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Book Recommendations

Neuroletter, Volume 2 Issue 1

1. Models of the Mind: How Physics, Engineering and Mathematics have shaped our understanding of the brain by Grace Lindsay

Lindsay elegantly describes the utility and the problems faced by the ideas of computational and mathematical models of the brain and their co-evolution with Neuroscience. The useful analogies and examples from research ease into breaking down the quantitative approaches to cognition, information theory, graph theory, and the infamous Bayesian theory. This book seamlessly bridges the gap between academic textbooks and science nonfiction to parse out a wonderful narrative of the history of modeling in Neuroscience.

2. Other minds: The Octopus, the Sea, and the Deep Origins of Consciousness by Peter Godfrey Smith

"When you dive into the sea, you are diving into the origin of us all," says Smith in this book, in addition to other bold and enthusiastic takes on consciousness and cognition. The cephalopod (and other invertebrate) brain unravels into our own brain in a way that preludes the generous speculation of how consciousness takes shape in other life forms. Along the way, he highlights the contrast and divide between vertebrate and invertebrate brains, with exceptions taking centre stage– squids are friendly! Once again, Smith engages frequently with open-ended questions and reflections on the nature of consciousness- effectively making the reader a part of this open conversation.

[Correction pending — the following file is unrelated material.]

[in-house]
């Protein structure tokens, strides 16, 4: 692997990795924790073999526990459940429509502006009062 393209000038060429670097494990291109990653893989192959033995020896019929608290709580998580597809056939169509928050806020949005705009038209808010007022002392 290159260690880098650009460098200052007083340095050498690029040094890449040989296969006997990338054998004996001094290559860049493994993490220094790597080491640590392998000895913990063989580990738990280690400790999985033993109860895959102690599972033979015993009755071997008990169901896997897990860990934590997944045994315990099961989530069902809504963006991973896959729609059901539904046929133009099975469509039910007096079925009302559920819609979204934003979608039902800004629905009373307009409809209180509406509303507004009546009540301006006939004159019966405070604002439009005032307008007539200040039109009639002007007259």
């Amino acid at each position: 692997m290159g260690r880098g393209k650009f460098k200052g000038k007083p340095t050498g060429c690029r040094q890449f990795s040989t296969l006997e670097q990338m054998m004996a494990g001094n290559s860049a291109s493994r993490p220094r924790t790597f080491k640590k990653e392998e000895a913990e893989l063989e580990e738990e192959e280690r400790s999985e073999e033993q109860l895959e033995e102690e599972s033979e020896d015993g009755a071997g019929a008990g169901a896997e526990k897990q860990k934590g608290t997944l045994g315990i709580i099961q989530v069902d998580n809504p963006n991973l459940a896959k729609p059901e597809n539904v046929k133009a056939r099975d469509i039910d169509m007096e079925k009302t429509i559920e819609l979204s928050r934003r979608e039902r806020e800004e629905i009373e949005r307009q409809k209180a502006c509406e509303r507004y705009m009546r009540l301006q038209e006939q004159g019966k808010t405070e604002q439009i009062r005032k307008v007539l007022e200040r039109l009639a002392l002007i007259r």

If you enjoyed reading Metazoa from our last edition, this is a great follow-up!

3. Sentient by Jackie Higgins

This fascinating book contains a dozen unique accounts of human and animal sensation and the underlying neuroscientific explanation. Higgins tries to decouple the sensory ‘hardware’, a medium through which our brain makes sense of the inputs, and the ‘software’, which is the process by which the brain perceives the input and processes it. Most of the focus is on the “hardware, " which makes an understated contrast to what puzzles us about how the brain senses what it senses. It presents the world as we sense it, but in ways we haven’t seen before.

By Madhuri Srinivasan

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